Duty of the Appellate Court:
In R.S. Anjayya Gupta Vs. Thippaiah Setty and others, 2019 (4) ALT (SC), the Apex court observed that In another recent decision in C. Venkata Swamy (supra), once again this Court reiterated the settled legal position regarding the purport of power of the appellate court coupled with its duty, under Section 96 of the Code, while deciding the first appeal, by adverting to decisions in Kurian Chacko v. Varkey Ouseph (15) AIR 1969 Kerala 316, Santosh Hazari (supra), H.K.N. Swami (supra), Jagannath v. Arulappa and another (16) (2005) 12 SCC 303 (paragraph No.2), B.V. Nagesh and Another v. H.V. Sreenivasa Murthy (17) (2010) 13 SCC 530 (paragraph Nos.3 and 5), S.B.I. (supra) and Union of India v. K.V. Lakshman and others (18) (2016) 13 SCC 124. The court, even in this reported case relegated the parties before the High Court for reconsideration of the first appeal afresh.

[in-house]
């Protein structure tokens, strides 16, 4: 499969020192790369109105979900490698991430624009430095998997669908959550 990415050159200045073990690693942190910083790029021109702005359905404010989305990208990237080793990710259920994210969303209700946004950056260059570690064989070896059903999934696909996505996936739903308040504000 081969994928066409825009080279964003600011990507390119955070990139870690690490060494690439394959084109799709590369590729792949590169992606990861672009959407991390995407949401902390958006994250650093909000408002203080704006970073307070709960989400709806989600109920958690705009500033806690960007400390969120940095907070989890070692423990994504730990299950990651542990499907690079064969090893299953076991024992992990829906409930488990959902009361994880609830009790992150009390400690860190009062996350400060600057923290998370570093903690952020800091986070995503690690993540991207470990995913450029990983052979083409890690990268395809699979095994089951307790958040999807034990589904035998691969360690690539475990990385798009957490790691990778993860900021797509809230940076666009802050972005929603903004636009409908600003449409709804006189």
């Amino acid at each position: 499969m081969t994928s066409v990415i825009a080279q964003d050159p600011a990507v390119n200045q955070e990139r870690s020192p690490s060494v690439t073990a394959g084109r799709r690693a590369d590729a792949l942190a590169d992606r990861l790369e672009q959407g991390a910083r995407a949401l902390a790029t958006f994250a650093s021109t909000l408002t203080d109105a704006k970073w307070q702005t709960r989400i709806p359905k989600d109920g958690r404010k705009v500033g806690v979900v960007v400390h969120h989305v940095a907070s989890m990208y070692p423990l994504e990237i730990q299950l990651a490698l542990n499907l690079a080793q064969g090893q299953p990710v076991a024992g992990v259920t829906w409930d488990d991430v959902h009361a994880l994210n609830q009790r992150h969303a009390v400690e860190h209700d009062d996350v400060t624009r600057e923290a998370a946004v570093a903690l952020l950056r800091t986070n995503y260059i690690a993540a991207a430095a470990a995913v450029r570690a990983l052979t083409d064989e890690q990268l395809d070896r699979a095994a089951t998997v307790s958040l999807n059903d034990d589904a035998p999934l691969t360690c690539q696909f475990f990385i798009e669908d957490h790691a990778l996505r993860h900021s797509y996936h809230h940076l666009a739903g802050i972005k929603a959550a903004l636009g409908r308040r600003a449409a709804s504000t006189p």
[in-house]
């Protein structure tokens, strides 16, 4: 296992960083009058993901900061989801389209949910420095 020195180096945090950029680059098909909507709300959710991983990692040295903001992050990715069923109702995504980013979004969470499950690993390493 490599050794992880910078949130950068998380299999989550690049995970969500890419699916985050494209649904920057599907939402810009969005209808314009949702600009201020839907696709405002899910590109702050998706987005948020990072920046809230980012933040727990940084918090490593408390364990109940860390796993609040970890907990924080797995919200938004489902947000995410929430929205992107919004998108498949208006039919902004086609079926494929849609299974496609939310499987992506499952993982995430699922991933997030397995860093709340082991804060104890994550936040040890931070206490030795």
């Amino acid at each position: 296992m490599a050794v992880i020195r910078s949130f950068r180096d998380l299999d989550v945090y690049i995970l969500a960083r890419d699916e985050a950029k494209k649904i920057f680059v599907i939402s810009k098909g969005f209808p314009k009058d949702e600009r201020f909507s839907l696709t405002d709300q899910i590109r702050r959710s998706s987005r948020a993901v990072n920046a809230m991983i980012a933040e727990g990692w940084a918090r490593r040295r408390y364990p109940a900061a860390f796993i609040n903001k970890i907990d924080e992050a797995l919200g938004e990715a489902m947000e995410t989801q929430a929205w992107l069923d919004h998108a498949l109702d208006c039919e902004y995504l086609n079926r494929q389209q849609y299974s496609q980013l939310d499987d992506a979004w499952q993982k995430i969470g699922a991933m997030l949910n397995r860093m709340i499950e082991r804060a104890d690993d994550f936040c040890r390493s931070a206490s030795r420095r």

In Ch. Venkateswara Rao (died on 1-9-2001) and others Vs. Edavalli Raji Reddy and others, 2019 (1) ALT PAGE 527, it was held that the lower appellate ourt without marking additional evidence document by recording evidence, additional evidence if any with reference to it discussed the same which is not at all correct and an unmarked document even received as additional evidence placing reliance in its discretion as if proved is highly uncalled-for and unknown to law, though otherwise for the first appellate Court being the final fact finding Court the entire matter is at large Further the lower appellate court did not give any reasons as to why the plaintiff kept quiet if at all dispossessed in 1974 till filing of the suit in the end of April 1984 and if so when not in possession where is the question of giving credence to the pahanies under Exs.A4 to A6 of the years 1970-71 to 1973-74 particularly without even date and month mentioning when in 1974 dispossessed and how in 1973-74 pahani possession recorded There is no discussion by the lower appellate Court of the same was made out and therefrom to say burden shifted on the defendants to rebut The lower appellate Court no doubt has to keep in mind that mere possibility of another view itself is not a ground for setting aside the trial Courts judgment, unless there is specific finding as to where the trial Court erred in its finding and arriving a conclusion to interfere therewith in arriving final result with reference to any such interference with specific finding from the entire matter at large, including under Order 41 Rule 33 CPC Having regard to the above, the Second Appeal is allowed and the lower appellate Courts judgment is set aside and the matter is remitted back to the lower appellate Court to give fresh disposal by properly formulating the relevant points for consideration including as to any requirement of additional evidence. (See. Para 10 to 12) .